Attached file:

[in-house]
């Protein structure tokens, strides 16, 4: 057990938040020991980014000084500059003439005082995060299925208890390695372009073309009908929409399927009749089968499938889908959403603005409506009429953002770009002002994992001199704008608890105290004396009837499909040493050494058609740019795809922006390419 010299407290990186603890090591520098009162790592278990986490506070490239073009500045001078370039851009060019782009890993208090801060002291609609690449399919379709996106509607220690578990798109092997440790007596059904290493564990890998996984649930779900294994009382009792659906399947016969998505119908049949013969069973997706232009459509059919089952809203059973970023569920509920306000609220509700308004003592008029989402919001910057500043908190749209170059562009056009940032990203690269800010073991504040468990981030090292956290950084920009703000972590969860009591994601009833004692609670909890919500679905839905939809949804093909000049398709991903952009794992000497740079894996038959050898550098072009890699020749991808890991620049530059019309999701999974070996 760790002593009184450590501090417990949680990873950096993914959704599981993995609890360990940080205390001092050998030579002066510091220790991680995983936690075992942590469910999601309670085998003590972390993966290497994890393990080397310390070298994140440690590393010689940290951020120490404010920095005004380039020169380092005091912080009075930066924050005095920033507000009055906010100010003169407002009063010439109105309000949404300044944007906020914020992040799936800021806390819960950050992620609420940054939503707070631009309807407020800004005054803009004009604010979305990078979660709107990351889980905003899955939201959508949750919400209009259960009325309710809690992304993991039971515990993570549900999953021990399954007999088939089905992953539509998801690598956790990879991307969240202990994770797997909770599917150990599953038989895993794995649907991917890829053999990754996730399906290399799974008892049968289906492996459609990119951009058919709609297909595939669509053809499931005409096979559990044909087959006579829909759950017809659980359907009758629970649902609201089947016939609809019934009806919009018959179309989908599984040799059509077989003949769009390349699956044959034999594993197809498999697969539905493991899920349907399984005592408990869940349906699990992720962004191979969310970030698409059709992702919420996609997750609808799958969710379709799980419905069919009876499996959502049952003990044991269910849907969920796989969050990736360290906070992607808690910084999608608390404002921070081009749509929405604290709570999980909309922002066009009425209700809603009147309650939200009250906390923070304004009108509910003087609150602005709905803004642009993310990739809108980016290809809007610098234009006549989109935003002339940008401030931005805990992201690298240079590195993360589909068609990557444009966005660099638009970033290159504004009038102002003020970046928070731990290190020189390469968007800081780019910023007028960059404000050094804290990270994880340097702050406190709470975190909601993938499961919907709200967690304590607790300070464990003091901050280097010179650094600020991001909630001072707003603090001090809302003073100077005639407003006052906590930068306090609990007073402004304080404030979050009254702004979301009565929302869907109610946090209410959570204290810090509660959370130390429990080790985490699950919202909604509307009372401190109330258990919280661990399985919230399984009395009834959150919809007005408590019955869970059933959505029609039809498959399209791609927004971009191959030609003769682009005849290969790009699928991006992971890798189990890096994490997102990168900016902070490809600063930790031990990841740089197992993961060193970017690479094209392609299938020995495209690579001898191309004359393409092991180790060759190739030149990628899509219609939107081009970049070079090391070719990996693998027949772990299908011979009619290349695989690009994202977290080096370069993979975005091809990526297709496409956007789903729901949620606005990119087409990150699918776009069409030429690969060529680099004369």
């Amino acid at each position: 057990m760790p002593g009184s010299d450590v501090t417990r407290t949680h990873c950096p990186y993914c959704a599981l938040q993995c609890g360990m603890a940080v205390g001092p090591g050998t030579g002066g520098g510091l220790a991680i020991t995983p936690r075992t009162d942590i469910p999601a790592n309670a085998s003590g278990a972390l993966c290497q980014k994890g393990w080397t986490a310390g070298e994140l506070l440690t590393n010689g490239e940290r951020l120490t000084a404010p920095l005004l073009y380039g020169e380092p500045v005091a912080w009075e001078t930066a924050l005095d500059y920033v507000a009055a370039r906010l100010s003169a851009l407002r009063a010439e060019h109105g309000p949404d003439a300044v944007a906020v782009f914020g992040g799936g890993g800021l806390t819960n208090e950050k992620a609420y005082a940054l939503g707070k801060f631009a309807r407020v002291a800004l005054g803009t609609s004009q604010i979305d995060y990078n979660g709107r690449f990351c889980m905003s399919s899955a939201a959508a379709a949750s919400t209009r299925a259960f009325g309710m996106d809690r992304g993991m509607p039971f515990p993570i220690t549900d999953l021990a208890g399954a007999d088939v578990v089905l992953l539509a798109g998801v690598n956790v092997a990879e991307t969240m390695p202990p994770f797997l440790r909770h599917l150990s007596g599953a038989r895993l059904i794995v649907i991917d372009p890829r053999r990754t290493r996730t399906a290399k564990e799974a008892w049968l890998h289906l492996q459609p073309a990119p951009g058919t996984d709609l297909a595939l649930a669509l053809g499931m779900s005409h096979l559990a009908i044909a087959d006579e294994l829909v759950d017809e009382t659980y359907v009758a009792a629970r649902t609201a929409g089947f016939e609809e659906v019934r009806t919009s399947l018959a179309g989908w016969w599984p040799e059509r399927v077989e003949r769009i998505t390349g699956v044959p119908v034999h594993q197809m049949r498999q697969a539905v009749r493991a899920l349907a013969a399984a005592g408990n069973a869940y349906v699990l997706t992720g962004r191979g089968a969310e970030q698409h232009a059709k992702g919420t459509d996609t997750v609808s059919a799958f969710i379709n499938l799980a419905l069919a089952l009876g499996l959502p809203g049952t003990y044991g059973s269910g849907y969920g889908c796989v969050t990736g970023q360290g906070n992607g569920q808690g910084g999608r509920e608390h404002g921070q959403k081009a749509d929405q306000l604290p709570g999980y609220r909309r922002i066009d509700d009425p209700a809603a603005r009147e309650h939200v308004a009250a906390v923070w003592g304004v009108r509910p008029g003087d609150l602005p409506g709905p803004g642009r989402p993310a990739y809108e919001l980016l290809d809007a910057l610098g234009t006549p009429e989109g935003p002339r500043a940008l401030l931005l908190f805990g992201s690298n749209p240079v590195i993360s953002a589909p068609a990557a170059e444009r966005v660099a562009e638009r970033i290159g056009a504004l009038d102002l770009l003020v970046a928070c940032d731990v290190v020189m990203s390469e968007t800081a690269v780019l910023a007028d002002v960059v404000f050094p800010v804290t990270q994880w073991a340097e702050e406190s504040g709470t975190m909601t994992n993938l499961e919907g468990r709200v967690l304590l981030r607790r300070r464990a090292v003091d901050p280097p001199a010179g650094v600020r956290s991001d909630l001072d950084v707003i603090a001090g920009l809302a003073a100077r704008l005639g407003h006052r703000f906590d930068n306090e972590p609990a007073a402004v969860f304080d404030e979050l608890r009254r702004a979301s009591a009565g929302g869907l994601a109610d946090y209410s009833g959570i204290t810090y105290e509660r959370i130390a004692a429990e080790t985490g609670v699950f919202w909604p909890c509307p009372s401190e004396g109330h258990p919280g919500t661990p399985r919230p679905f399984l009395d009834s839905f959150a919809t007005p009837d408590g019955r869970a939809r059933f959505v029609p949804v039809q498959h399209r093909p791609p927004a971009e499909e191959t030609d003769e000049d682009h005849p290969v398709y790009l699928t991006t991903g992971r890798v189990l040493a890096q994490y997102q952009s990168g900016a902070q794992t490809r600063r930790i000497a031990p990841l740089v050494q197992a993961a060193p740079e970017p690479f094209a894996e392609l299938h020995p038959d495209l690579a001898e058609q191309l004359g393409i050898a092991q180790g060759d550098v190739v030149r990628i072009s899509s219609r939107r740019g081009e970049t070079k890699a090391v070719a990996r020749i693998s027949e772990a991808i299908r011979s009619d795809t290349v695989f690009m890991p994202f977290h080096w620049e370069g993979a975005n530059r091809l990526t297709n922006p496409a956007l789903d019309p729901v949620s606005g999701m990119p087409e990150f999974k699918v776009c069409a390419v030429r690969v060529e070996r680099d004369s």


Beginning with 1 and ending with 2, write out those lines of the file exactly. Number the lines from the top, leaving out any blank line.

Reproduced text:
[in-house]
């Protein structure tokens, strides 16, 4: 057990938040020991980014000084500059003439005082995060299925208890390695372009073309009908929409399927009749089968499938889908959403603005409506009429953002770009002002994992001199704008608890105290004396009837499909040493050494058609740019795809922006390419 010299407290990186603890090591520098009162790592278990986490506070490239073009500045001078370039851009060019782009890993208090801060002291609609690449399919379709996106509607220690578990798109092997440790007596059904290493564990890998996984649930779900294994009382009792659906399947016969998505119908049949013969069973997706232009459509059919089952809203059973970023569920509920306000609220509700308004003592008029989402919001910057500043908190749209170059562009056009940032990203690269800010073991504040468990981030090292956290950084920009703000972590969860009591994601009833004692609670909890919500679905839905939809949804093909000049398709991903952009794992000497740079894996038959050898550098072009890699020749991808890991620049530059019309999701999974070996 760790002593009184450590501090417990949680990873950096993914959704599981993995609890360990940080205390001092050998030579002066510091220790991680995983936690075992942590469910999601309670085998003590972390993966290497994890393990080397310390070298994140440690590393010689940290951020120490404010920095005004380039020169380092005091912080009075930066924050005095920033507000009055906010100010003169407002009063010439109105309000949404300044944007906020914020992040799936800021806390819960950050992620609420940054939503707070631009309807407020800004005054803009004009604010979305990078979660709107990351889980905003899955939201959508949750919400209009259960009325309710809690992304993991039971515990993570549900999953021990399954007999088939089905992953539509998801690598956790990879991307969240202990994770797997909770599917150990599953038989895993794995649907991917890829053999990754996730399906290399799974008892049968289906492996459609990119951009058919709609297909595939669509053809499931005409096979559990044909087959006579829909759950017809659980359907009758629970649902609201089947016939609809019934009806919009018959179309989908599984040799059509077989003949769009390349699956044959034999594993197809498999697969539905493991899920349907399984005592408990869940349906699990992720962004191979969310970030698409059709992702919420996609997750609808799958969710379709799980419905069919009876499996959502049952003990044991269910849907969920796989969050990736360290906070992607808690910084999608608390404002921070081009749509929405604290709570999980909309922002066009009425209700809603009147309650939200009250906390923070304004009108509910003087609150602005709905803004642009993310990739809108980016290809809007610098234009006549989109935003002339940008401030931005805990992201690298240079590195993360589909068609990557444009966005660099638009970033290159504004009038102002003020970046928070731990290190020189390469968007800081780019910023007028960059404000050094804290990270994880340097702050406190709470975190909601993938499961919907709200967690304590607790300070464990003091901050280097010179650094600020991001909630001072707003603090001090809302003073100077005639407003006052906590930068306090609990007073402004304080404030979050009254702004979301009565929302869907109610946090209410959570204290810090509660959370130390429990080790985490699950919202909604509307009372401190109330258990919280661990399985919230399984009395009834959150919809007005408590019955869970059933959505029609039809498959399209791609927004971009191959030609003769682009005849290969790009699928991006992971890798189990890096994490997102990168900016902070490809600063930790031990990841740089197992993961060193970017690479094209392609299938020995495209690579001898191309004359393409092991180790060759190739030149990628899509219609939107081009970049070079090391070719990996693998027949772990299908011979009619290349695989690009994202977290080096370069993979975005091809990526297709496409956007789903729901949620606005990119087409990150699918776009069409030429690969060529680099004369």